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Another family member has become a Yooper. A resident of Michigan’s Upper Peninsula.
It’s my nephew, Doug. He’s attending orientation tomorrow at Michigan Technological University in Houghton. And, lucky us, he traveled up north with my brother, Scot, his wife, Karen, and sister Keely.
Tonight I am coming to you live from the Cyberia Coffee Shop in downtown Houghton after hours and hours and hours of outdoor adventures. I am soooo tired. But will attempt to type faithfully, upload photos and stammer out a narrative.
We ate a rather nice meal sitting out on the deck at the Downtowner Bar and Restaurant watching the sailboats and power boats and talking about Mount Ripley and winter skiing. Doug already seems to know more about the Keweenaw after one day than I do after thirty years. (Well, maybe not, but that kid sure knows a lot!) His roommate, Gabe, seems like a nice fellow and I’ve promised to call them when I’m up in Houghton. Maybe we’ll even come back to this coffee shop some morning in between class. Or perhaps we’ll meet for lunch. I am SO thrilled to have an extended family member this close.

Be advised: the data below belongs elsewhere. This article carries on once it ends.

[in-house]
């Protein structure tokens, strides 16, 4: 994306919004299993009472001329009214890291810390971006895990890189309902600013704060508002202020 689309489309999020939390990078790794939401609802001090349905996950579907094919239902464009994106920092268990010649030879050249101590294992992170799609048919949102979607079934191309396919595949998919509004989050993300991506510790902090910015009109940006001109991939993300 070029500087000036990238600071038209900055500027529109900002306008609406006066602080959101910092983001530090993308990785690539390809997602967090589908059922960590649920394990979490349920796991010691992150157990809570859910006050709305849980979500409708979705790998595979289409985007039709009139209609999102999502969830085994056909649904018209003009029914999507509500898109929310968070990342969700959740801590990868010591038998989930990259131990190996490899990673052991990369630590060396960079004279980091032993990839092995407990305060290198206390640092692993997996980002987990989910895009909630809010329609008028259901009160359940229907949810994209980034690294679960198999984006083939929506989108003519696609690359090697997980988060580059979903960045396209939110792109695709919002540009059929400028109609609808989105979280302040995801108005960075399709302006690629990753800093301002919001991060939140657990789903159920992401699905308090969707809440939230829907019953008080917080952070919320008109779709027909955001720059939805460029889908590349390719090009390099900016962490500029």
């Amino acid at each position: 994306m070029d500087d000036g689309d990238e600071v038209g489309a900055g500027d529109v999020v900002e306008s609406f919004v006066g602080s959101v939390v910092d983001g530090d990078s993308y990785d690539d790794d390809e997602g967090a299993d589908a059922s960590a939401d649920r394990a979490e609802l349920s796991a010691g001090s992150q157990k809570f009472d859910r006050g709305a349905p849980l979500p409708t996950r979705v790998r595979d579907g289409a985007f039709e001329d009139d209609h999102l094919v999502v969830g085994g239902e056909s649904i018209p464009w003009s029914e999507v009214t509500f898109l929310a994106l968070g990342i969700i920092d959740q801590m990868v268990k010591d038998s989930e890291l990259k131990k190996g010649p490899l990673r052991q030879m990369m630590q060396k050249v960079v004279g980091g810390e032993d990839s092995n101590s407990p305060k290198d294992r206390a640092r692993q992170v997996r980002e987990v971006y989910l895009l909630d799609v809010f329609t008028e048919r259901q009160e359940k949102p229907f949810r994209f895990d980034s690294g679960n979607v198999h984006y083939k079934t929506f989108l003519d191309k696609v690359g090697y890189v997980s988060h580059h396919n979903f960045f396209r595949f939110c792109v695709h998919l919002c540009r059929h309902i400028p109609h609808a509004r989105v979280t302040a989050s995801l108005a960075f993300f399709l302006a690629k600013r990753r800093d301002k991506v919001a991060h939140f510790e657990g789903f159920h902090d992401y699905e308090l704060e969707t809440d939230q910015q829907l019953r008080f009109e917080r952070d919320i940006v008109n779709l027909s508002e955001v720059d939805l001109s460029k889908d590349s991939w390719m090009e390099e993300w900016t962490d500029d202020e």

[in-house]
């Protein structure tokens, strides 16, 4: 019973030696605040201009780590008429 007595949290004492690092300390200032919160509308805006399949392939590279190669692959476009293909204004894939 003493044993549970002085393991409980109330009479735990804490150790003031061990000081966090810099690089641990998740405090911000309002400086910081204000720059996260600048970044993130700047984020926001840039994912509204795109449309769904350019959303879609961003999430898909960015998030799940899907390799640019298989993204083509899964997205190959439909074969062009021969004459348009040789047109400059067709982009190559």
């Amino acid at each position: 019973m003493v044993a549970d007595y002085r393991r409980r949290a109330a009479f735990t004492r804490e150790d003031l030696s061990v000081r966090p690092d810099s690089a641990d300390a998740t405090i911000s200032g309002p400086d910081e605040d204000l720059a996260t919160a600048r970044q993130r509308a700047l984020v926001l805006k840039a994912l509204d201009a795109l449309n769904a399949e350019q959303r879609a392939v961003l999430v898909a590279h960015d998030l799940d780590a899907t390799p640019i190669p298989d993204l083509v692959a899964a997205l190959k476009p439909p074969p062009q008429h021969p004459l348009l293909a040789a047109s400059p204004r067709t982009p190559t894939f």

After a leisurely dinner in which we sat next to other friends, we wandered downtown to watch…are you ready for this?…the band “Wolfgang” play for the Thursday night concert series. And guess who plays bass guitar in the band Wolfgang? You guessed it, I’m sure. My husband, Barry.